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Ciara Says Tiwa Savage Inspired Her New Single 'Freak Me' After Fans Point Out Similarities

The singer gave Tiwa Savage a shoutout after fans noticed similarities between the Tekno-assisted track and Savage's "Before Nko."

On Friday, Ciara released her latest single "Freak Me," featuring Tekno.

Fans immediately noticed that the afrobeats-tinged song sounded very much like Tiwa Savage's 2015 song, "Before Nko" featuring D'Prince. In response, Ciara quickly took to Twitter to clarify Tiwa Savage's involvement on the track.

"Shoutout to Tiwa Savage in the inspiration and sample used in #FreakMe!" she wrote. "She's a beast! I fell in love with the melody when I first heard it in Africa 3 years ago."


Not everyone accepted Ciara's explanation, however, many called the singer out for "copying and pasting" Tiwa's song.






Ciara's "Freak Me" doesn't stray too far from the original song, so it's understandable that fans might think she simply copied "Before Nko," however, in addition to the use of the sample, Tiwa is also listed as a co-writer on the track.

if we're completely honest, we're partial to the original, but have a listen to both below and decide for yourself.



Ciara's new foray into afrobeat has garnered interest after the singer was seen dancing to the recently released track in Soweto. It looks like we can expect a South African-set music video for the single very soon.

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Photo by Don Paulsen/Michael Ochs Archives/Getty Images

Hugh Masekela's New York City Legacy

A look back at the South African legend's time in New York City and his enduring presence in the Big Apple.

In Questlove's magnificent documentary, Summer of Soul, he captures a forgotten part of Black American music history. But in telling the tale of the 1969 Harlem Cultural Festival, the longtime musician and first-time filmmaker also captures a part of lost South African music history too.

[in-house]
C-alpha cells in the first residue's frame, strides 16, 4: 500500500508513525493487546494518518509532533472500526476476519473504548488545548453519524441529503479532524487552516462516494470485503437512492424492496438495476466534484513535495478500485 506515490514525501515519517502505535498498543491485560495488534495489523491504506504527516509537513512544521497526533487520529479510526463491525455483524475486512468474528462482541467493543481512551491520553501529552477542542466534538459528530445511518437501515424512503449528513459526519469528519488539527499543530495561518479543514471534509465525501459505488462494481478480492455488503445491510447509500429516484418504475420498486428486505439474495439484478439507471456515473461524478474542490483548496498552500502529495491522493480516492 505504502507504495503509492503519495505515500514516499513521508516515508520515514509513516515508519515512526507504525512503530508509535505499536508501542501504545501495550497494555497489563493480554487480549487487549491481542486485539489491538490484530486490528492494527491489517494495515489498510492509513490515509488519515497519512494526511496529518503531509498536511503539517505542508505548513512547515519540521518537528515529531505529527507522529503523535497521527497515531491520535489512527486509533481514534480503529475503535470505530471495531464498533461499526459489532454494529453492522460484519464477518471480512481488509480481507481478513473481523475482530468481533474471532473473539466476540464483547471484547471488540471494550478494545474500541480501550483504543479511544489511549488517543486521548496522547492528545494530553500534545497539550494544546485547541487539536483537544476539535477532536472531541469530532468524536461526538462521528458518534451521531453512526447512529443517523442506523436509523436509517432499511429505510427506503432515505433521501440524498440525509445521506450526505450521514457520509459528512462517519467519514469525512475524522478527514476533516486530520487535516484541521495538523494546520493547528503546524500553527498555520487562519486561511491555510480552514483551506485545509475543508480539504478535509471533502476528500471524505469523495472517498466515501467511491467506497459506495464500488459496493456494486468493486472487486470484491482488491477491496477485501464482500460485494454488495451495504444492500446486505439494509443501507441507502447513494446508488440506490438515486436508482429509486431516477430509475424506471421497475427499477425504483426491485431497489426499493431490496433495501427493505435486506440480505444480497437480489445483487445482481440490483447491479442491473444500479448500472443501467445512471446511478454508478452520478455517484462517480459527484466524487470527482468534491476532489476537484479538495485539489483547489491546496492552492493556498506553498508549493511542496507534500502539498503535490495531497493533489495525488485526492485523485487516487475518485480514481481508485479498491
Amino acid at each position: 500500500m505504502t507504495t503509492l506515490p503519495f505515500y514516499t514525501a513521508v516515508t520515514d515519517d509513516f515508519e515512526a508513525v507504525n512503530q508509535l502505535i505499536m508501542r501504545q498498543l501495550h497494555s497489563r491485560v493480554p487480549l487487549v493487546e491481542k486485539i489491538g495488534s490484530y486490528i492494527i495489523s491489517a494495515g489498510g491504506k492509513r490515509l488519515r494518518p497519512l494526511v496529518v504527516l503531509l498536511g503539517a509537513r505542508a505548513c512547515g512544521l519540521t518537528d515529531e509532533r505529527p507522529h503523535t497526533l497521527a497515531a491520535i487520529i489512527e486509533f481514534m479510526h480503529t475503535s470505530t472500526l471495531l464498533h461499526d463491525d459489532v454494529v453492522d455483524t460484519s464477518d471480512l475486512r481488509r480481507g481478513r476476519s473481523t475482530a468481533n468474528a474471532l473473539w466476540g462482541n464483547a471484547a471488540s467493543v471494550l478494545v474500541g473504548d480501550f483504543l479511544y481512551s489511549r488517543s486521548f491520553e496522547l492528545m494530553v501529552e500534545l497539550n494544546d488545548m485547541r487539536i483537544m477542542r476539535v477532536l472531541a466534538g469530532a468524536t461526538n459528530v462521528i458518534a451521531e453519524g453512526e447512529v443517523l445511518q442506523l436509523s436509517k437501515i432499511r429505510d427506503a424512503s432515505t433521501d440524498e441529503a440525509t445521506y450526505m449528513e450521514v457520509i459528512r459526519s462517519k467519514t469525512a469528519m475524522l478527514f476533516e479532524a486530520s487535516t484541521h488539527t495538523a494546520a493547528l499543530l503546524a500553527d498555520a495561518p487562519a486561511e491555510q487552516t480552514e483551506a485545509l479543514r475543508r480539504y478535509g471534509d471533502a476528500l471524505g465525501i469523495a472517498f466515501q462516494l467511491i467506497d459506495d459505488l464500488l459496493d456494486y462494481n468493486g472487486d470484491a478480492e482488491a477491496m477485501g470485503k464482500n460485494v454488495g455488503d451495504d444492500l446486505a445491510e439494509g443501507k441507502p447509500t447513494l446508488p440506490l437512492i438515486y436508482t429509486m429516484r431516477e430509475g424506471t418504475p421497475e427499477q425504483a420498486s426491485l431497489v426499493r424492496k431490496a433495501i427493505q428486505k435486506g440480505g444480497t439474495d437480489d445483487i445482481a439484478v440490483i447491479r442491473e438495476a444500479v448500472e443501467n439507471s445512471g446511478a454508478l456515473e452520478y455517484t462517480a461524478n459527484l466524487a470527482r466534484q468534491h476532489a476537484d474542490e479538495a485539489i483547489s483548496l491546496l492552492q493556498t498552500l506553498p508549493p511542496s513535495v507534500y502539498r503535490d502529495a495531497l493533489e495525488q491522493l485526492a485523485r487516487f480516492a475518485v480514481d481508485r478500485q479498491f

Among the line-up of blossoming all-stars who played the Harlem festival, from a 19-year-old Stevie Wonder to a transcendent Mavis Staples, was a young Hugh Masekela. 30 years old at the time, he was riding the wave of success that came from releasing Grazing in the Grass the year before. To watch Masekela in that moment on that stage is to see him at the height of his time in New York City — a firecracker musician who entertained his audiences as much as he educated them about the political situation in his home country of South Africa.

The legacy Masekela sowed in New York City during the 1960s remains in the walls of the venues where he played, and in the dust of those that are no longer standing. It's in the records he made in studios and jazz clubs, and on the Manhattan streets where he once posed with a giant stuffed zebra for an album cover. It's a legacy that still lives on in tangible form, too, in the Hugh Masekela Heritage Scholarship at the Manhattan School of Music.

The school is the place where Masekela received his education and met some of the people that would go on to be life-long bandmates and friends, from Larry Willis (who, as the story goes, Masekela convinced to give up opera for piano) to Morris Goldberg, Herbie Hancock and Stewart Levine, "his brother and musical compadre," as Mabusha Masekela, Bra Hugh's nephew says.

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